Just Like Last Time?
It’s not a performance.
Just keep going; no one is perfect.
The number of times I have offered one of these platitudes to a student must surely number in the thousands. Which is why, when telling them to myself, I found them empty. Unsatisfying. Mocking, even.
Don’t let one bad chanting get you down.
It’s in the past; let it go.
The circumstances are different; you’ll be great.
No matter what words of encouragement came to mind, I just couldn’t shake the feeling that I was going to screw up this Torah chanting like last time. Just like last time…
Each synagogue has its own minhag, its own custom, when it comes to the reading or chanting of Torah. In more traditional settings, the reader (or chanter) will be publicly corrected if he (or she) mispronounces a word. This is done out of respect for our sacred Text; each word is meant to be read the way that it is meant to be read. No variations. How this done, however, varies from place to place. In some shuls, the gabbai quietly pronounces the misspoken word and the reader goes back and says it correctly. Other places are less concerned with protecting the pride of the reader and every wisenheimer, from his seat no less, will shout out the correct pronunciation in what results in a cacophony of indistinguishable syllables.
The Reform movement has historically taken a different approach. We find a teaching in the Talmud (Baba Metzia, 58b) that states: He who publicly shames his fellow it is as though he has shed blood. Holding that shaming the reader would be considered worse than accidentally mispronouncing a word, the reader is not publicly corrected in order to prevent embarrassment. Additionally, and this applies most especially to inexperienced chanter, shouting out the correct word can completely throw the chanter off his or her game.
Now when it comes to the chant, my teacher, Dr. Eliyahu Schleifer, taught that there is no Halakhic basis for making a correction should the chanter sing the melody incorrectly.
But, as I said, every synagogue has its own customs…
I have only chanted in a Conservative synagogue two times in my life. The first time was such a disaster that it took me quite some time to recover from the experience. And to make it worse, that disaster was at the aufruf of JockBro and Syl.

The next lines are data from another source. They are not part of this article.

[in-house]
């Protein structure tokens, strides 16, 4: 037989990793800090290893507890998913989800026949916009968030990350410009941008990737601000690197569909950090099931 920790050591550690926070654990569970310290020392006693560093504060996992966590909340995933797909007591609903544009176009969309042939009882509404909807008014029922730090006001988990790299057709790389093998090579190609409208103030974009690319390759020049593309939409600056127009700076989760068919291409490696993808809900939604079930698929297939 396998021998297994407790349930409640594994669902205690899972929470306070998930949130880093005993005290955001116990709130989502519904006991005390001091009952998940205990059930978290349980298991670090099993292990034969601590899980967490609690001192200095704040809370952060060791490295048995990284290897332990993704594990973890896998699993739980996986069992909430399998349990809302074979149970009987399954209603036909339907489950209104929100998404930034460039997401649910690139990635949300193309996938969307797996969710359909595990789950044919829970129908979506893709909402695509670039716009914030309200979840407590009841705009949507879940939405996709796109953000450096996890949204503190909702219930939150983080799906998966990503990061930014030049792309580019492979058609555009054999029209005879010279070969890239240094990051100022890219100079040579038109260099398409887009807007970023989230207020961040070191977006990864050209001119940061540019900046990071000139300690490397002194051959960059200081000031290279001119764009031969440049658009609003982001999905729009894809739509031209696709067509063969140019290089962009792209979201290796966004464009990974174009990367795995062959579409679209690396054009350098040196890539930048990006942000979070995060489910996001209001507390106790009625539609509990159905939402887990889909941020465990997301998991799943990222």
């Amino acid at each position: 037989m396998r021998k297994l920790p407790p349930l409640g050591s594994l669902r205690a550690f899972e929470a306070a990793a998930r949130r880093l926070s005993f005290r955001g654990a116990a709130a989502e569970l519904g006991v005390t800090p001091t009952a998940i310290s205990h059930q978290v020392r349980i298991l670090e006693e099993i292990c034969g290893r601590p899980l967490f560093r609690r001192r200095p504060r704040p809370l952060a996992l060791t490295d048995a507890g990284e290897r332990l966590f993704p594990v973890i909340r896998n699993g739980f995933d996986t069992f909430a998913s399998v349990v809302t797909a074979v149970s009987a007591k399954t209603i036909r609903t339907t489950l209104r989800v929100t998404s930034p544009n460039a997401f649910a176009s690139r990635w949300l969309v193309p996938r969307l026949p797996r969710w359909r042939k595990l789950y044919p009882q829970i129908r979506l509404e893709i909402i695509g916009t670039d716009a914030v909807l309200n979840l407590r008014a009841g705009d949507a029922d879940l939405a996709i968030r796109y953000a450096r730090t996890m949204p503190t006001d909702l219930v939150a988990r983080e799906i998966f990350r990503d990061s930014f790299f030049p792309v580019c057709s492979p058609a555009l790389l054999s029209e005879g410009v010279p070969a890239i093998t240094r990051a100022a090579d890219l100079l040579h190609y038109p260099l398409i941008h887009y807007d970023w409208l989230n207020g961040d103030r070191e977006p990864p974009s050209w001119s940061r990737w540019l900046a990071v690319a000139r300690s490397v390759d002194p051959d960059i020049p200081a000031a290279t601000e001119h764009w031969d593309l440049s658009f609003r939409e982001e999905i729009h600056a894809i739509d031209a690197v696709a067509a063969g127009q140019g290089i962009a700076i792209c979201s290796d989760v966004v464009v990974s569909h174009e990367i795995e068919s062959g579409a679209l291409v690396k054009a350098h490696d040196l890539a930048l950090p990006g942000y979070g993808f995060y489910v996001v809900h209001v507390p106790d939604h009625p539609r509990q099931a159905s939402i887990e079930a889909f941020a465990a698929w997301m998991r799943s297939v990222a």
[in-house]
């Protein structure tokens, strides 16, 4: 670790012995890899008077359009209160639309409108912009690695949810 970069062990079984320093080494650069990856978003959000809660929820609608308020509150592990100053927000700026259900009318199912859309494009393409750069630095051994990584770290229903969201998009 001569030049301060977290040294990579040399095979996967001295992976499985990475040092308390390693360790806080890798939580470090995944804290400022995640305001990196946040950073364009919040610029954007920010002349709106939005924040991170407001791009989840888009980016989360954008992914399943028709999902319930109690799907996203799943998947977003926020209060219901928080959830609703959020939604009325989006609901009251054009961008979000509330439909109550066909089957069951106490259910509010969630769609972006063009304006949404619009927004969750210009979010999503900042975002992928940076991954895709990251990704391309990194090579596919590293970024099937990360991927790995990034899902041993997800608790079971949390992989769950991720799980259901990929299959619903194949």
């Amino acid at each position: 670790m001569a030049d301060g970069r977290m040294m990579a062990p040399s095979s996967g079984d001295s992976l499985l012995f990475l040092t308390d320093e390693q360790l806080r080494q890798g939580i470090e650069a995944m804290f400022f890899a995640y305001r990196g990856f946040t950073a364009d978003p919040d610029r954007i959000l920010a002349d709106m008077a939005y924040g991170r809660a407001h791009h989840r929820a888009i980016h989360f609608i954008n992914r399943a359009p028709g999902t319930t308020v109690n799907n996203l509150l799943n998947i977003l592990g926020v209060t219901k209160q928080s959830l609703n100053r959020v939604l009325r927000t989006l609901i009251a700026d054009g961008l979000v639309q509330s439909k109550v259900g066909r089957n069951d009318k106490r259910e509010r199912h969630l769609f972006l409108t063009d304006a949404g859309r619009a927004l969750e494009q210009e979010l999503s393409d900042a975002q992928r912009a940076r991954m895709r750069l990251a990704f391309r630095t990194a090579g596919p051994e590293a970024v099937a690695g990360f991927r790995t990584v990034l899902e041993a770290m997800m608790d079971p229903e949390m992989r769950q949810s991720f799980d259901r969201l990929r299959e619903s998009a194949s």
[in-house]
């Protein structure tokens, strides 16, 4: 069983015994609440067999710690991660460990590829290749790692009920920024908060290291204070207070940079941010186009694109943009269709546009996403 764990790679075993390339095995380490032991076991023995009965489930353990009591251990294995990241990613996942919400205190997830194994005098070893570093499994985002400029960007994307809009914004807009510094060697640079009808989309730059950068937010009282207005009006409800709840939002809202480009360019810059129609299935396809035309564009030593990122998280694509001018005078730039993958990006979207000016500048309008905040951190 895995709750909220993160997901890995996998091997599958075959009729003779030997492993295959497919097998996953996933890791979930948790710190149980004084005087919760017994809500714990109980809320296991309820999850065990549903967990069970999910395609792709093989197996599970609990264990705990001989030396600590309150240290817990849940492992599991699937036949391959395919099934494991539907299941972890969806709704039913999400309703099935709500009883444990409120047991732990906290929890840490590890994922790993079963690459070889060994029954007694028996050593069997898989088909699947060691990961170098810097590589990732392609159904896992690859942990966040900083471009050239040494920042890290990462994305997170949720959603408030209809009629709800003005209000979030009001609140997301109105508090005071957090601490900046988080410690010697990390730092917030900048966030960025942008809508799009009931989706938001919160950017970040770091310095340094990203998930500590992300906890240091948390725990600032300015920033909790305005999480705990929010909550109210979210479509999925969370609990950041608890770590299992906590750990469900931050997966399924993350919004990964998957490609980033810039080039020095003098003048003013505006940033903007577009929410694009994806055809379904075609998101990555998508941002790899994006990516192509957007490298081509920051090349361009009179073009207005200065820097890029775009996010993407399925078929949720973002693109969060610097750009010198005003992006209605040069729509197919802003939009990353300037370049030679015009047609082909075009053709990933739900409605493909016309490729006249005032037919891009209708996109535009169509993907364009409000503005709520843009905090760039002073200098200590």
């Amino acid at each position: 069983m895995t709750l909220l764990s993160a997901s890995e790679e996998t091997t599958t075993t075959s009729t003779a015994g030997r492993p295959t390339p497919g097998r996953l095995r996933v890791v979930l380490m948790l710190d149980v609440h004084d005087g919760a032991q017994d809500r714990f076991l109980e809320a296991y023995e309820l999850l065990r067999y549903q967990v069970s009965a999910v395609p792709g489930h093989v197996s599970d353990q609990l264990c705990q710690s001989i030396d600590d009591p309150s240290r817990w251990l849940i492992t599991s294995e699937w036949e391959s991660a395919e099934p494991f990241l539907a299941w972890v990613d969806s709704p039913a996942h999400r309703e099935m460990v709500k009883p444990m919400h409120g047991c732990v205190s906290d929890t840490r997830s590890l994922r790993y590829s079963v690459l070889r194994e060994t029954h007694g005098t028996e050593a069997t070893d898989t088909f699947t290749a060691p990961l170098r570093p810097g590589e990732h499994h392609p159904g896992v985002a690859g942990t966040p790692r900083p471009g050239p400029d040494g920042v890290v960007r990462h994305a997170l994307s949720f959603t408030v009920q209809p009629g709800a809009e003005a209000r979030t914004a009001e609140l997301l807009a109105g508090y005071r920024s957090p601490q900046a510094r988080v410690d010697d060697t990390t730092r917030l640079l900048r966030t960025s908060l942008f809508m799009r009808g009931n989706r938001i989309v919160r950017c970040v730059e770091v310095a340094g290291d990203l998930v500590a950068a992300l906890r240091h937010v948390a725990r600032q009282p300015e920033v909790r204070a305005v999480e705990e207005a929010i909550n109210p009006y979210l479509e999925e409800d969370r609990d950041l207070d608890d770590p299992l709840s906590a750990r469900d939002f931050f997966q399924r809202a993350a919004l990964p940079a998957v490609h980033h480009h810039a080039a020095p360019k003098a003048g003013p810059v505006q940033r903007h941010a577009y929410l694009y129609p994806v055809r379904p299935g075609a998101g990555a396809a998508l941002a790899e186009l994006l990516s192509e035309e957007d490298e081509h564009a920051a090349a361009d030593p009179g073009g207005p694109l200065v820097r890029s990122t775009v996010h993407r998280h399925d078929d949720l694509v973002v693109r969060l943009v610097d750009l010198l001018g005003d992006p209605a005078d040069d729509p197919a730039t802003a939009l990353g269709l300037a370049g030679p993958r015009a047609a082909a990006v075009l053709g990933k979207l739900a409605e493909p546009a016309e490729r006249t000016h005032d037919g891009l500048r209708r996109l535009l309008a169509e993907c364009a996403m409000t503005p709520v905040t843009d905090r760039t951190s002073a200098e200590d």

Parashat Chukat. I had carefully and lovingly prepared my reading. I knew that portion. I knew that portion backwards, frontwards, upside-down. I had been working it over and over again. I did a practice read from the scroll the day prior to Shabbat. My confidence was not misplaced.
I was not the only reader that Sabbath morn. Nor was I the only reader to make mistakes. I was, however, the only out-of-town reader. And while the other readers’ mistakes went uncorrected, my reading was singled out for any misstep of word, melody, or even properly stated words. It was humiliating. And I felt as though I had embarrassed my brother in front of his soon-to-be makheteyneste.
Fast forward three years: I have been asked to chant one of the aliyot at the Bat Mitzvah service of one of PC’s cousins. Parashat Re’eh. It is a long section. I spend no less than five weeks preparing the reading.
I was not the only reader that Shabbat morn either. I was preceded by the father of the Bat Mitzvah. He’s Israeli. With a mesmerizing Yemenite trope.
It is my turn. And it is nothing like last time.
Remembe(RED) is a memoir meme. This week’s prompt was a fill-in-the-blank-for-your-own-prompt Prompt:
The first time I ________-ed after _________-ing. In order to keep it tightly written, a limit of 600 words. Mine came in at 598. It was not my intention to write about Torah chanting so soon after my post from two weeks ago. However, memoir prompts take us where THEY want us to go. Six years after that disastrous reading and I still feel the sting of humility. As always, constructive criticism is welcomed!